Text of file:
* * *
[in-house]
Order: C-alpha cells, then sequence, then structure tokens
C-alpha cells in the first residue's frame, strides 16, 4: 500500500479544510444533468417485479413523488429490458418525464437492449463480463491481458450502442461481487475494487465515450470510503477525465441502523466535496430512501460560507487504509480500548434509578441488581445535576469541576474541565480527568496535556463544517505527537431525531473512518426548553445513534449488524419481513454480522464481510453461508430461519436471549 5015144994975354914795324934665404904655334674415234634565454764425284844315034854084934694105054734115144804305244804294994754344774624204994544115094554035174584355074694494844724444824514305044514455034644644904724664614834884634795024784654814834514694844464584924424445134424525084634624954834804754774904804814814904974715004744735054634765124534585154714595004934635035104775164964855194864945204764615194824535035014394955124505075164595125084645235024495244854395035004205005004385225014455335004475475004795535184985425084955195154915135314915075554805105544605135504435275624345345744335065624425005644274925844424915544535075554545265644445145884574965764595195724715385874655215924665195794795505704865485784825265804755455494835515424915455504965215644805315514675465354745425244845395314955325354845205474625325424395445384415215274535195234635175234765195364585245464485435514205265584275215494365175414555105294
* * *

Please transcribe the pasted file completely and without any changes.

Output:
[in-house]
Order: C-alpha cells, then sequence, then structure tokens
C-alpha cells in the first residue's frame, strides 16, 4: 500500500479544510444533468417485479413523488429490458418525464437492449463480463491481458450502442461481487475494487465515450470510503477525465441502523466535496430512501460560507487504509480500548434509578441488581445535576469541576474541565480527568496535556463544517505527537431525531473512518426548553445513534449488524419481513454480522464481510453461508430461519436471549 5015144994975354914795324934665404904655334674415234634565454764425284844315034854084934694105054734115144804305244804294994754344774624204994544115094554035174584355074694494844724444824514305044514455034644644904724664614834884634795024784654814834514694844464584924424445134424525084634624954834804754774904804814814904974715004744735054634765124534585154714595004934635035104775164964855194864945204764615194824535035014394955124505075164595125084645235024495244854395035004205005004385225014455335004475475004795535184985425084955195154915135314915075554805105544605135504435275624345345744335065624425005644274925844424915544535075554545265644445145884574965764595195724715385874655215924665195794795505704865485784825265804755455494835515424915455504965215644805315514675465354745425244845395314955325354845205474625325424395445384415215274535195234635175234765195364585245464485435514205265584275215494365175414555105294